Join us for a multi-week online course! American Jewish history begins over 100 years before the United States was founded, and the experiences of the earliest Jews lay out the foundational themes of America itself.
In this course, we will explore the writings, architecture, ideas and daily lives of America’s earliest Jewish individuals and communities—lives that were vigorous, variegated and experimental. Issues they faced still concern us today: desires of individuals vs. communities; the relationships of different communities to one another; how experiences differ by generation, geography and gender; and the overall strategies, choices and responses we make in creating and securing our identities in a nation that does not fully define them for us.
Join us in a lively and meaningful exploration of America’s earliest Jewish communities and individuals, and see how very much alive they feel today:
- March 2: Accidents and Opportunities
- March 9: Promise or Peril?
- March 16: American and Jewish Revolutions
- March 23: Beyond the Northeast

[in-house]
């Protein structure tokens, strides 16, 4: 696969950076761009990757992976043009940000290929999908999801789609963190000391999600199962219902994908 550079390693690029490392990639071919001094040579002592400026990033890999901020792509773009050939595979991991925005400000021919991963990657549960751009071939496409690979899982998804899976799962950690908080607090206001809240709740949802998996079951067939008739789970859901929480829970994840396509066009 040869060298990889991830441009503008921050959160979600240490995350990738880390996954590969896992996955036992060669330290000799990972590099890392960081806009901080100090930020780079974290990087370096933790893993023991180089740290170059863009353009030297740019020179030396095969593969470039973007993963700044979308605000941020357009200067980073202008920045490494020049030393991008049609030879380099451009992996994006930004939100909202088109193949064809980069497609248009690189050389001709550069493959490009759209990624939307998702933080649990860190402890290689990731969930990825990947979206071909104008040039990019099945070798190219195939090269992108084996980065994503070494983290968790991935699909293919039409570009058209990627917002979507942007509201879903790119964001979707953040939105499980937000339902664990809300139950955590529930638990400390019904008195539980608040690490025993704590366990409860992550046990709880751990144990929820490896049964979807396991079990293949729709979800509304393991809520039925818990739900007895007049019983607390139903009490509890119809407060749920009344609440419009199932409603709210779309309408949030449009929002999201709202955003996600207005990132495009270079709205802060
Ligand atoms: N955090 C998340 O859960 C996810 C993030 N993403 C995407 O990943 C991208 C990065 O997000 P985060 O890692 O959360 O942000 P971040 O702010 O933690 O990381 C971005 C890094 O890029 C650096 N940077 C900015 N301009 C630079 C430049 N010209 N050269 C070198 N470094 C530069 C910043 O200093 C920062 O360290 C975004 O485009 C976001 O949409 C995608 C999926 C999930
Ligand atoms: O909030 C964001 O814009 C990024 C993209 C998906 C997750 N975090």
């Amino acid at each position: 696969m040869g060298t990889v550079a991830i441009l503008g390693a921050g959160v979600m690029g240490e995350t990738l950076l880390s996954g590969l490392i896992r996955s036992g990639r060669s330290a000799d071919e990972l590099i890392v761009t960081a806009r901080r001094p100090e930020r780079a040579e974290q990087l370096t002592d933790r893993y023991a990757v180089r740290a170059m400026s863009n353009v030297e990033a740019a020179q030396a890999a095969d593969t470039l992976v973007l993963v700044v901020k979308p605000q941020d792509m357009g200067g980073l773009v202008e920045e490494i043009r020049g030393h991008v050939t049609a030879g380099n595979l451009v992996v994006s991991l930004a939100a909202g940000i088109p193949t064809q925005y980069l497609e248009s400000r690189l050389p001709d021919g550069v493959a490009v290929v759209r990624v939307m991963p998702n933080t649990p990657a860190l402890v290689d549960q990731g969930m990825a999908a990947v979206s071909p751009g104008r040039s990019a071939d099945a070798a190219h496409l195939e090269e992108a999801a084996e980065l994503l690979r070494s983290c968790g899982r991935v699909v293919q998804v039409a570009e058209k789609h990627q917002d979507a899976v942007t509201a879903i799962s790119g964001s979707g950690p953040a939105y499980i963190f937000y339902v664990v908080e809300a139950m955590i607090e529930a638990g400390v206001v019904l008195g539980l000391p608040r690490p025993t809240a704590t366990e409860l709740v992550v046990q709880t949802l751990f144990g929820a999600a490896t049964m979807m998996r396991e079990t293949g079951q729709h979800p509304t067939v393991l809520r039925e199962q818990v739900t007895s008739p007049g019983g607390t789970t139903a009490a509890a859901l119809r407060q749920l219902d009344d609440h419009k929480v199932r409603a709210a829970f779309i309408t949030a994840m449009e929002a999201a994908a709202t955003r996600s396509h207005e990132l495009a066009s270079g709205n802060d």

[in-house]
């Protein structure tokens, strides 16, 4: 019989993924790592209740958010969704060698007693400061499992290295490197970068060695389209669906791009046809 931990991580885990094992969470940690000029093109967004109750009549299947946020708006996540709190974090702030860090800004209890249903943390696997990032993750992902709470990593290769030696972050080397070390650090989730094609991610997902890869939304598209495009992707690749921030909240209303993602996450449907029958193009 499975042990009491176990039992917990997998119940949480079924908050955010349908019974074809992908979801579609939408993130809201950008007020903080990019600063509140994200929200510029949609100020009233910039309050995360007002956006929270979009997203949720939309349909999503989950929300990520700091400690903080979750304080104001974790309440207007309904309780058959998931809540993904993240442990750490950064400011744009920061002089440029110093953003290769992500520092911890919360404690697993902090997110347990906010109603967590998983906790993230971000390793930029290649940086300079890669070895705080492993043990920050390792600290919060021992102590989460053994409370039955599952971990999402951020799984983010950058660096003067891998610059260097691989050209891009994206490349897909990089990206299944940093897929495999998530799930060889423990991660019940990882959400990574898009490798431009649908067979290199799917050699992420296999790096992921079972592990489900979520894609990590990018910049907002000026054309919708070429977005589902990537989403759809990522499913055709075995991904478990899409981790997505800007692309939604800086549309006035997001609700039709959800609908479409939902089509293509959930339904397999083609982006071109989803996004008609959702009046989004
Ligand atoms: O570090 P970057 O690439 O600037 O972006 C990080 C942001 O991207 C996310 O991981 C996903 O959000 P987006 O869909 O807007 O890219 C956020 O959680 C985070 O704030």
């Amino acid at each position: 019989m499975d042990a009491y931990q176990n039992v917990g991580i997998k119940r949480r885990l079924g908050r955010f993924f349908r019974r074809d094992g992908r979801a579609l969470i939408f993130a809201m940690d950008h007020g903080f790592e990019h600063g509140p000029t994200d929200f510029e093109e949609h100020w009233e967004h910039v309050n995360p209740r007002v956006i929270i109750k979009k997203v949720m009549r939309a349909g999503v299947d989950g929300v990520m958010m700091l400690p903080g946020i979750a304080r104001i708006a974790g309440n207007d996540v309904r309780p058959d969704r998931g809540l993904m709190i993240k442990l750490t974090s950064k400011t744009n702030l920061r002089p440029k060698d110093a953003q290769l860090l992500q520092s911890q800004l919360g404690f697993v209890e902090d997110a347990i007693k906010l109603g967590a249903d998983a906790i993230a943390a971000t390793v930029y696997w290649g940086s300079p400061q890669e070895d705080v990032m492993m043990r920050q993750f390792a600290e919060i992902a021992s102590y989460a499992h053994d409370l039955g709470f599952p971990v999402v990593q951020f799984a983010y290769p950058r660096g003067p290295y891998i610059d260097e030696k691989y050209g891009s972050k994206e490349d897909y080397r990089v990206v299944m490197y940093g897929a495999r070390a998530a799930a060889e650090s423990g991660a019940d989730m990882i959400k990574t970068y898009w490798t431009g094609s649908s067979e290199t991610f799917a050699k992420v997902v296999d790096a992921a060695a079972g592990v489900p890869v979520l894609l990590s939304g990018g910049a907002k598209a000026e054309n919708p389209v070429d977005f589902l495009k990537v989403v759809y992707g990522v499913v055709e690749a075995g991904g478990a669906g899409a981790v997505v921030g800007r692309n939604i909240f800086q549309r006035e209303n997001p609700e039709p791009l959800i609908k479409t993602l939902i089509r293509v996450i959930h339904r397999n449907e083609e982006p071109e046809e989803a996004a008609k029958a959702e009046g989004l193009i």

For full agenda and topic descriptions, visit the registration link.
Ellen Smith, professor emerita of Brandeis University, retired as director of the Hornstein Jewish Professional Leadership Program at Brandeis University in September 2020, where she also taught in the Department of Near Eastern and Judaic Studies and the Heller School for Social Management. Trained as a professional historian and a museum curator, she has produced over three dozen books, articles and museum exhibitions on American Jewish history, including three major exhibitions on Boston Jewish history. She is the co-author and editor, with Jonathan D. Sarna, of “The Jews of Boston,” and was the chief consultant to the Emmy award-winning WGBH television show of the same name. Ellen is a past curator of the American Jewish Historical Society and was the chief curator in the planning stage of the National Museum of American Jewish History in Philadelphia. She has advised Jewish preservation projects across the country, including locally at Boston’s Vilna Shul.+ More... - Less...
* Registration closes on March 2nd
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